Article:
Reallocate Dollars

“Michigan’s high school graduation rate is almost 4 percent below the national average and is trending downward, according to the latest annual report on graduation rates from Education Week, a specialty newspaper for educators. Michigan graduated 70.9 percent of public school students in 2010, ranking the state 40th overall” (  We have a choice to make here in Michigan.  We are currently facing a crisis where we are increasingly spending more money on incarcerating people than we are on educating them.  We have an opportunity to make a bold move in reversing this vicious cycle. We can choose to reallocate millions of dollars currently being spent on corrections and launch a daring new initiative to ensure that all of Michigan’s students are reading by the 3rd grade through innovative programs to assess and remediate dyslexia and related learning disabilities.

Tackle Michigan’s Laws

In order to improve the graduation rate and lower the incarceration rate in Michigan, we must tackle the issue of dyslexia which affects approximately 20% of the population.  Dyslexia laws must be passed by the Michigan Legislature to identify and remediate dyslexia in students so they can become productive and successful citizens. The State of Michigan needs to make a financial commitment to ensure the success of this endeavor.  This can be accomplished by:

  1. State recognition of dyslexia as a learning disability and assessment of all students. Test all new students by the end of kindergarten and test all transfer students as they enter their new school.  Those students who are identified as being at risk for dyslexia must receive immediate, appropriate and continuing instruction.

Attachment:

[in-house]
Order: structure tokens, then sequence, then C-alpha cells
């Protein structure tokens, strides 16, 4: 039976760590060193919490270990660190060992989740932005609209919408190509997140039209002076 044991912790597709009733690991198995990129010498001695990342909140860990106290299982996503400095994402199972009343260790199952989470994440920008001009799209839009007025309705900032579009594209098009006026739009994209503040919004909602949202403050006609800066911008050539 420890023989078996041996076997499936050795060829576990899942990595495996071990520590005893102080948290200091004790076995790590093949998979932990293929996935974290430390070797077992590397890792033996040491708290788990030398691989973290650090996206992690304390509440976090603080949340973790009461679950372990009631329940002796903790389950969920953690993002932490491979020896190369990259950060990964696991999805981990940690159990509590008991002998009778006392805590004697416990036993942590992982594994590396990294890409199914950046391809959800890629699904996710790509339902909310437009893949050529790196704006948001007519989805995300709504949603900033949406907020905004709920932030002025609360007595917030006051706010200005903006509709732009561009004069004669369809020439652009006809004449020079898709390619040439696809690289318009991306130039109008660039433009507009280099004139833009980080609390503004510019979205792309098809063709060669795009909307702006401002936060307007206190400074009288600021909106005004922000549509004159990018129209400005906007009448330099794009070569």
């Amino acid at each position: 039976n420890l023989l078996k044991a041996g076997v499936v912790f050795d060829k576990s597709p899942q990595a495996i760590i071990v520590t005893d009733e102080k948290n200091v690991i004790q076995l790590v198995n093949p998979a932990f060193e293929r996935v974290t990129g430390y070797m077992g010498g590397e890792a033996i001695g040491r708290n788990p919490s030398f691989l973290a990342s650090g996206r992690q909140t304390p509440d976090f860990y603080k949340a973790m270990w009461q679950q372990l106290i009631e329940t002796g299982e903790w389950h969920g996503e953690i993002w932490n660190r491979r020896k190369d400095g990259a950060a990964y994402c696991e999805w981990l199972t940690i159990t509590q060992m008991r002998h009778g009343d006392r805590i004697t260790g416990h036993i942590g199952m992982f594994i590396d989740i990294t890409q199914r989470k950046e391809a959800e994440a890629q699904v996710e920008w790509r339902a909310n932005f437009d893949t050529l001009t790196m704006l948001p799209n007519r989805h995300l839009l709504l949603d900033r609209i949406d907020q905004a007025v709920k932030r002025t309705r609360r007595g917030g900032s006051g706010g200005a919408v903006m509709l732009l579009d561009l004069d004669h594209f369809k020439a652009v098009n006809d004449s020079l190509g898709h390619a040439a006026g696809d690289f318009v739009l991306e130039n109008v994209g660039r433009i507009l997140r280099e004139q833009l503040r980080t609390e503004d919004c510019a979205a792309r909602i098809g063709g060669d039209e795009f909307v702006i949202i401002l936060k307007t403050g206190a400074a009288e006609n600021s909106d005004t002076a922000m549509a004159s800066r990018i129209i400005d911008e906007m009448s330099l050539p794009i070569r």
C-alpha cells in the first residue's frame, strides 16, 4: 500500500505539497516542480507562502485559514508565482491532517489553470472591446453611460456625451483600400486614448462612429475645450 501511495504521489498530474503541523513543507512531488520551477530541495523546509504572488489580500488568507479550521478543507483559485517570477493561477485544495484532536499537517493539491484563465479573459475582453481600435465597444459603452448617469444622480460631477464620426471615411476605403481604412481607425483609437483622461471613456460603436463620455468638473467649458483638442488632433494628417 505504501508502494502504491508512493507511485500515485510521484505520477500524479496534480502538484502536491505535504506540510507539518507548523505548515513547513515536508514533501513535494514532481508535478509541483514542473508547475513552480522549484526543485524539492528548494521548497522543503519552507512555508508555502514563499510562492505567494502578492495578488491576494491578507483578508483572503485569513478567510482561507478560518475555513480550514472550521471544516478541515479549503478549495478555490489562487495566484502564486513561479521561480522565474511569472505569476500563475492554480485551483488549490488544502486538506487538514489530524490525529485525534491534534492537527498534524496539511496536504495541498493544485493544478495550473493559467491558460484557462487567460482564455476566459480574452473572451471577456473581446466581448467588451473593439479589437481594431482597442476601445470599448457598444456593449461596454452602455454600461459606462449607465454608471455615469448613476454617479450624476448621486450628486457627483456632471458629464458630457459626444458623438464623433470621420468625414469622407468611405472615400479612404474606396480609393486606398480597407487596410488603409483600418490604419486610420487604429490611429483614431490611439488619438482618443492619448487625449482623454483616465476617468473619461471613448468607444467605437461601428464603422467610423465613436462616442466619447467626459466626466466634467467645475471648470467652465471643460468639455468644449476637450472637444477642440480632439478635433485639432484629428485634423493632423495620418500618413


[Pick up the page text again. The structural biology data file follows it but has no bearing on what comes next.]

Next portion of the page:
2. Provide training for all teachers and certify (additional training) a dyslexia teacher/specialist for each school. Establish dyslexia and learning disability instruction in the colleges and universities within the state which provides teaching degrees.
  3. Implement technology to aid dyslexic students such as text to speech software, books on tape, IPads, Kindles, etc.

Dyslexia does not have to be a prison sentence. With Orton-Gillingham based reading remediation programs, dyslexics can be very successful.  In fact, 35% of all dyslexics are entrepreneurs including Sir Richard Branson, Charles Schwab, Barbara Corcoran, Steve Jobs, Bill Hewlett, Ted Turner and Tommy Hilfiger. The key to success is early screening and proper remediation.


Anne Kloth is a co-founder of Reading Success Plus, a tutoring center for struggling readers and dyslexic students.  She is also a founding member of Decoding Dyslexia – Michigan, and is a Board member of the Michigan Branch of the International Dyslexia Association. Learn more at: